External search has effectively driven nearly 10 times the traffic of internal users to this object. It has also brought audiences to the object who have very little behavioural similarities to those who search within the context of our own site (internal search). This creates many new challenges in terms of usability and user experience.

Over the entire collection there are pockets of objects for which the difference between internal and external search is not as great however this needs much greater data analysis (and may be the subject of a future post or paper).

Search User experience

SEO (search engine optimisation) basics and museums

One of the most common questions asked over the past few years has been “how do I get the best out of SEO for my museum?”. This comes up in casual conversations and without fail at conferences. We are all becoming increasingly aware of the higher and higher proportion of our traffic coming via search, and that as content on the web grows exponentially the chance of our content lying buried deep in search engine results increases.

Often the problem for museums with search relates to the diversity of their web presence. Other than our brand name, our content, especially those held in collections, is often very diverse and our exhibitions equally so. I’ve previously written about the need to tackle exhibition naming so that at least on the web exhibition titles are more ‘search-friendly’, but this is very tricky to apply to collection and education content.

The news media have taken to rewriting headlines for search – knowing that timeliness and findability are crucial to their success of their content – Scott Gledhill’s fantastic SEO presentation from Web Directions South 2007 is an eye-opening look at how News Limited journalists in Australia are maximising the reach of their articles (link is to a full Slidecast).

Is this possible with museum content?

Should (and can) curators, education staff, marketing staff, get a quick dashboard that reports the web performance of the content they are creating? Should (and can) they iterate their content, improving it, guided by real world performance? If museums are ‘slow media’, then is performance-guided content creation even a desirable outcome? (Update: do we really want to get to a situation like this parodied in the Slate?)

Maybe you need to tackle the basics first – getting your key content more visible. So where do you start?

Fortunately there are plenty of great SEO resources on the web and plenty of ways of testing SEO performance for free or very low cost. Last month Web Designers Wall posted a simple introduction to SEO which is worthwhile reading for the very basics. This along with Scott’s presentation should provide a good start point.

Social networking Web metrics

Just how popular is that Facebook application? Artshare and Steve Art Tagger and Developer Analytics

I’ve been wondering for a long time about the real popularity of Facebook apps that are targetted at specific niche user groups.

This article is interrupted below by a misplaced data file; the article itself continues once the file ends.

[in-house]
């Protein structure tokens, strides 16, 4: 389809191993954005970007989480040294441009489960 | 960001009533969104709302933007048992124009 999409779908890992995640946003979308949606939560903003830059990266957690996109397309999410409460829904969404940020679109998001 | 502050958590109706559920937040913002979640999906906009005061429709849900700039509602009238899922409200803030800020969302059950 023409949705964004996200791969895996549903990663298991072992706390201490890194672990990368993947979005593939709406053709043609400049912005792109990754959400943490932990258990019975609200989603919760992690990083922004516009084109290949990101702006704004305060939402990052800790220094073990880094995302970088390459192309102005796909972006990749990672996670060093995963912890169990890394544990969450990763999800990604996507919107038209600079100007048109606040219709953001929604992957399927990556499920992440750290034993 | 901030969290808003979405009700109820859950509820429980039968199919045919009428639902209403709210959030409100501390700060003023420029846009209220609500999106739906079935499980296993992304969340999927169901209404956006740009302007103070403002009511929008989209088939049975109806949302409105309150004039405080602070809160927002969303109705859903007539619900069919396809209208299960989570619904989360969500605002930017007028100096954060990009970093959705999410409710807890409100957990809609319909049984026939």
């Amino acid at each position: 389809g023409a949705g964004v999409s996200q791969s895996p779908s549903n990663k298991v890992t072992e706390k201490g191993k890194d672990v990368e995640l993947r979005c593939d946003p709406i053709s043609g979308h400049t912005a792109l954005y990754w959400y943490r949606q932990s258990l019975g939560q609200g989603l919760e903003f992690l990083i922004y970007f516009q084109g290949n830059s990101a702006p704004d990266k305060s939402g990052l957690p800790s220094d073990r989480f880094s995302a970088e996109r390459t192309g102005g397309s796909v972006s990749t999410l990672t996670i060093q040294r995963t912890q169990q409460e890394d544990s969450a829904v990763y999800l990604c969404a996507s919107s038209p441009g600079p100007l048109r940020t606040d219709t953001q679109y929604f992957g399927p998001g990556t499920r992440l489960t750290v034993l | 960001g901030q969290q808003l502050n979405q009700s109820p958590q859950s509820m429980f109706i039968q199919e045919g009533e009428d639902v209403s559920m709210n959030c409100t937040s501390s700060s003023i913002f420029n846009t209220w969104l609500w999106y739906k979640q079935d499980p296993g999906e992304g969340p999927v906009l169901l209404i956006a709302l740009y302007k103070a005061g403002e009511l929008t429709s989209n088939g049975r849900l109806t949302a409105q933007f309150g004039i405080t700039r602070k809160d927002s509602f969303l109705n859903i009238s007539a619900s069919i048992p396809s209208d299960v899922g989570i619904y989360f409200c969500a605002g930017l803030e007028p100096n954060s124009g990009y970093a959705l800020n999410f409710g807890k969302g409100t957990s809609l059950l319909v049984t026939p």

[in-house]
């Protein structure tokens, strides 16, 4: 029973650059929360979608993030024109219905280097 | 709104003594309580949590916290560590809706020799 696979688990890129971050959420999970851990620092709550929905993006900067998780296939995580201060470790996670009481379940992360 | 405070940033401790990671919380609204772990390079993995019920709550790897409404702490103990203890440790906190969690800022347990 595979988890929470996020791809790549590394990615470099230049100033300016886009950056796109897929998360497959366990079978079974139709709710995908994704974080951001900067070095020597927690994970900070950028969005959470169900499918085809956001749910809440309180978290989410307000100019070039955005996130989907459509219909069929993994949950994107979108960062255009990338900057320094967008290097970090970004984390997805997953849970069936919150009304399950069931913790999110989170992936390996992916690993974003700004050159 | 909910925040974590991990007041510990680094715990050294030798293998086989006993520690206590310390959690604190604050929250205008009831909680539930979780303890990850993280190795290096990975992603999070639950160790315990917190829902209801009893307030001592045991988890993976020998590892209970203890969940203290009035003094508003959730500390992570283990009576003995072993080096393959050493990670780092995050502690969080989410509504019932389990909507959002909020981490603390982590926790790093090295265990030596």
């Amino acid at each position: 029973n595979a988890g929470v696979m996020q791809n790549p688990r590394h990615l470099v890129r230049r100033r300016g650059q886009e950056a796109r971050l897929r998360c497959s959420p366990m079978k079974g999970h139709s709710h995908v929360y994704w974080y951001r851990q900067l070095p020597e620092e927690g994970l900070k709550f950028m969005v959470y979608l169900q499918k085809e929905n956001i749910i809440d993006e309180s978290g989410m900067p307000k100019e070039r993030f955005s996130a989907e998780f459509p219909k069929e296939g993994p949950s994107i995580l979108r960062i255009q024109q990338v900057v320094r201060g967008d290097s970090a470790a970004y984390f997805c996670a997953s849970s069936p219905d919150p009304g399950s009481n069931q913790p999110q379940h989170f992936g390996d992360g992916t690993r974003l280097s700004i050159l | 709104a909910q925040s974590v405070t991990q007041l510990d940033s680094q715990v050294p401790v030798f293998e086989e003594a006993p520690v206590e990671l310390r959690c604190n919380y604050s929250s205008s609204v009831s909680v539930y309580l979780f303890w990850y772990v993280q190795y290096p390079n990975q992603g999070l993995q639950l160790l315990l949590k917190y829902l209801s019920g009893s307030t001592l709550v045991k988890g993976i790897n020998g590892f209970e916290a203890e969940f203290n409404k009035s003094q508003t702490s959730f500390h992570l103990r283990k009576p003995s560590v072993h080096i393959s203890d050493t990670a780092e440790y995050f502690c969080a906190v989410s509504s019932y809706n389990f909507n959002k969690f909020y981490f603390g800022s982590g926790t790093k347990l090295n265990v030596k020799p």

Well with Developer Analytics you can find out – without needing to be the actual developer of the Facebook application in question.

With the museum community starting to build useful applications like the Brooklyn’s ArtShare or the Steve Art Tagger, the ability for us all to evaluate the success of these sort of projects is increasingly important. This is especially the case for cross-institutional projects to which we are all beginning to contribute our content. Are these projects reaching the audiences that we want our content to reach? Where should we focus our energies?

What can you learn from Developer Analytics?

For Artshare I can quickly see that as of today it has 2,900 install with 58 average daily users, as well as pull up a popularity graph to see this over time. (Update: Shelley at the Brooklyn says that these stats conflict with the ones she can pull up from within Facebook – see comments below) I can also compare it with the Steve Art Tagger which has been up for a few months and has 200 installs but only an average of 2 active daily users. Readers from the libraries world might be interested in taking a look at the statistics for the OCLC’s recently released WorldCat Facebook app.

I can also look at which commercial applications are most successful and track trends across, say, the multitude of Flickr-related applications to see which are the most sticky and used.

There are important lessons to be learnt from the other successful Facebook applications which we can draw upon when building our own.

Here’s a chart from the My Flickr application which, being an app with a large-ish userbase provides significantly more data about users – including the other apps that users of My Flickr use, gender, age and friend demographics. (A side note – the availability of this information to application developers in itself should be of interest to all Facebook users concerned with privacy).

Head over to Developer Analytics and do some digging of your own.

Search User experience

User experience is all that matters – a reminder about content, search and users

Scott Karp over at Publishing 2.0 has been griping about his experience using his local newspaper website which just so happens to be the Washington Post. Driven by a desire to find out about power cuts as a result of storm, Karp was unable to quickly find what he wanted, and thus turned to other websites, finding them through Google.

Imaging Interactive Media Mobile MW2007

Mobile augmented animals – Wellington Zoo

One of the really wild things at Museums and the Web 2007 was a demonstration booth from the National Science Museum, Japan. At the booth were a series of paper pop up dinosaurs. By themselves the dinosaur popups were impressive but once a consumer grade webcam was pointed at the paper cutouts they came to life as proper 3d models on screen.

The technology was written up in their paper over at Archimuse.